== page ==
DHS unwinds Trump-era public charge restrictions
The Biden administration on Thursday finalized a rule to replace a Trump-era policy that sought to limit immigration of those it feared may rely on social services.
The new Department of Homeland Security (DHS) policy rolls back the Trump administration’s so-called public charge rule, restricting immigration pathways for those seeking to become U.S. citizens only if they are “primarily dependent on the government for subsistence.”
The Biden administration stopped defending the Trump-era rule just months after taking office, but the new rule is a departure from a Trump-era policy requiring prospective new citizens to forecast whether they might at any time rely on government aid.
The Trump-era rule barred those who received assistance from one program over the course of a year and roped in new programs that were previously excluded from consideration, including food stamps and medical assistance.
“This action ensures fair and humane treatment of legal immigrants and their U.S. citizen family members,” Homeland Security Secretary Alejandro Mayorkas said in a release.
“Consistent with America’s bedrock values, we will not penalize individuals for choosing to access the health benefits and other supplemental government services available to them.”
The Hill first reported the rule was expected to be released Thursday.
DHS described its new rule as restoring “the historical understanding of a ‘public charge’ that had been in place for decades, until the prior administration began to consider supplemental public health benefits such as Medicaid and nutritional assistance.”
An applicant’s use of cash assistance programs will still be weighed as a factor in a green card application.
The Trump-era public charge rule was one of a number of restrictions the previous administration sought to put in place restricting pathways to citizenship for those already in the U.S. as well as for those overseas seeking immigration visas.
But the Biden administration said the policy had ramifications for U.S. citizens as well, particularly in households where parents hold different immigration statuses, noting a drop of enrollment in such programs for children from those families.
The Department of Health and Human Services also praised the changes, calling Medicaid, and its program for children, the Children’s Health Insurance Program (CHIP), essential services.
“People who qualify for Medicaid, CHIP, and other health programs should receive the care they need without fear of jeopardizing their immigration status,” HHS Secretary Xavier Becerra said in a release.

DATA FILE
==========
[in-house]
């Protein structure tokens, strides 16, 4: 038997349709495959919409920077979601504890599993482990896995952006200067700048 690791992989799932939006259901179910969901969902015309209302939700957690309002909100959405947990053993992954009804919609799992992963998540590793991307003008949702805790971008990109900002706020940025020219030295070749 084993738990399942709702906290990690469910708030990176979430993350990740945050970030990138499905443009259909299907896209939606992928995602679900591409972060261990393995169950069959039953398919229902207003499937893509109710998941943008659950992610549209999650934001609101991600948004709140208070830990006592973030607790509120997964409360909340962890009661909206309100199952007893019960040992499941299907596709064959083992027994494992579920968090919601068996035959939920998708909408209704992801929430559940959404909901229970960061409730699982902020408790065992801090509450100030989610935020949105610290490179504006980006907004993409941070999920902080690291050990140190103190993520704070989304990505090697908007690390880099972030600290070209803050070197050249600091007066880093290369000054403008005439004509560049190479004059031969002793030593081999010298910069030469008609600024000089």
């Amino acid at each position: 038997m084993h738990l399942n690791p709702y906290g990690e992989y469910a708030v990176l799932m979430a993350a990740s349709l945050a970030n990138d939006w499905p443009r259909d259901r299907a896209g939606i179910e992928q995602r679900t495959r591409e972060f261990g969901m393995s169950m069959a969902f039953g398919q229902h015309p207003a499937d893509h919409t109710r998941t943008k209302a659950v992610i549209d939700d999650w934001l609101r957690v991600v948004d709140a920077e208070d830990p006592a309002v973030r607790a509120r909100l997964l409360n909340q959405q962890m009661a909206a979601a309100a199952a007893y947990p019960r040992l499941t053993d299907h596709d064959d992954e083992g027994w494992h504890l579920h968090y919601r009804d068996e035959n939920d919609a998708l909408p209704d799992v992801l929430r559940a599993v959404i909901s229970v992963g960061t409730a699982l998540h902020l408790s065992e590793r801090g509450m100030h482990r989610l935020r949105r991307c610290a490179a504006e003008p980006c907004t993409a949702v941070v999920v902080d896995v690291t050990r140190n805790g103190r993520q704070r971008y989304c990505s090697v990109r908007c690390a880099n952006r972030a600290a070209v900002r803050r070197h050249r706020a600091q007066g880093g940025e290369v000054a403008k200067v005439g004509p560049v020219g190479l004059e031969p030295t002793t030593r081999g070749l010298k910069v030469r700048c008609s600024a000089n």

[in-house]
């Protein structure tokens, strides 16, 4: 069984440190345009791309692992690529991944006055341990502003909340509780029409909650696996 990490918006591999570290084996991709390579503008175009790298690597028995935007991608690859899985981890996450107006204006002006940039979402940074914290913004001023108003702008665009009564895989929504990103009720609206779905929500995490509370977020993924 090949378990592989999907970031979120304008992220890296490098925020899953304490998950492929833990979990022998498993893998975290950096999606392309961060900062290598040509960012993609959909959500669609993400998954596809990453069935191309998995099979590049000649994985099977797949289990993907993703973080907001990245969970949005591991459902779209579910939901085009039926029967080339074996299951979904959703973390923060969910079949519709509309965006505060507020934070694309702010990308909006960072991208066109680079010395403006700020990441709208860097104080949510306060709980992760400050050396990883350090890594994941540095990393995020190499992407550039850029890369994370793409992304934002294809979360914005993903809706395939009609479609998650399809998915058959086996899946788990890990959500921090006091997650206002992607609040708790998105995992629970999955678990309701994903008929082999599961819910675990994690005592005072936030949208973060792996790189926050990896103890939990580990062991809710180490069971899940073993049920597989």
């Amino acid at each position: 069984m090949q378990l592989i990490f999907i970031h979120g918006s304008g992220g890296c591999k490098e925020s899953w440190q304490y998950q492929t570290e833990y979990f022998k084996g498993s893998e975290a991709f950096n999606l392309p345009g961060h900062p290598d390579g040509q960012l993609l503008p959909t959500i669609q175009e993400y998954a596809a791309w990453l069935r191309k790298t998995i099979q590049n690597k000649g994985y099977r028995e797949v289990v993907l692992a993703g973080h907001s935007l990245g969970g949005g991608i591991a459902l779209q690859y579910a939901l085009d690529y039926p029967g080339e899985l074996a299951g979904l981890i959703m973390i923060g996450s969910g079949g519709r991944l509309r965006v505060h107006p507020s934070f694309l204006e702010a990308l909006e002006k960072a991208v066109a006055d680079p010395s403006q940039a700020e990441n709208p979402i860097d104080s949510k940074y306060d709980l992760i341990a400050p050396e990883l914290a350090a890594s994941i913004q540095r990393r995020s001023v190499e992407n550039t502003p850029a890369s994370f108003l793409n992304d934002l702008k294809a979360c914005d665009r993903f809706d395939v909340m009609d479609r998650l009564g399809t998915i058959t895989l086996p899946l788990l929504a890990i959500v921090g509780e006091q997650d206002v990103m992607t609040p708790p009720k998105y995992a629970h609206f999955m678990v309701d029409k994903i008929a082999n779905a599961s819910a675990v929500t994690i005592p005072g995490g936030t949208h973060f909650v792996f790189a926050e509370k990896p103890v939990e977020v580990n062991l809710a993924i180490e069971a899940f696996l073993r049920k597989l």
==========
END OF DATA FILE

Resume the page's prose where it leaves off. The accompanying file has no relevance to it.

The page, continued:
“As we have experienced with COVID, it’s in the interest of all Americans when we utilize the health care and other services at our disposal to improve public health for everyone.”
Immigration advocates noted that even with the change, they would need to work to battle the chilling effect the Trump-era rule had on people’s willingness to access benefits.
“Solidifying long-standing public charge policy that doesn’t negatively factor in health, nutrition, & housing supports as part of public charge assessments is an important step in reassuring people—including immigration attorneys—that this policy will not be easily reversed,” Shelby Gonzales, the Center for Budget and Policy Priorities vice president for immigration policy, wrote on Twitter.
“Now outreach is needed to make sure people know about the new rule & feel safe in accessing benefits.”
The rule will take effect on Dec. 23, representing a reversal from a Trump rule that was ultimately vacated by the courts but seen by immigration advocates as a means test from an administration that pushed numerous policies seeking to limit immigration.
“Immigrants throughout this country’s history have come here with nothing more than the change in their pocket and built families, legacies, and business empires. The previous administration sought to weaponize a loophole in the history of the public charge laws,” Jorge Loweree, managing director of programs for the American Immigration Council.
The United States does best when it takes advantage of the talents of immigrants from all walks of life, not just the privileged. Stigmatizing newly-arriving immigrants for having low incomes ignores the evidence that immigrants need time to establish their roots in this country. The data is clear that immigrants are a net benefit to this country, even if they start from the bottom and work their way up.”
Updated at 12:35 p.m.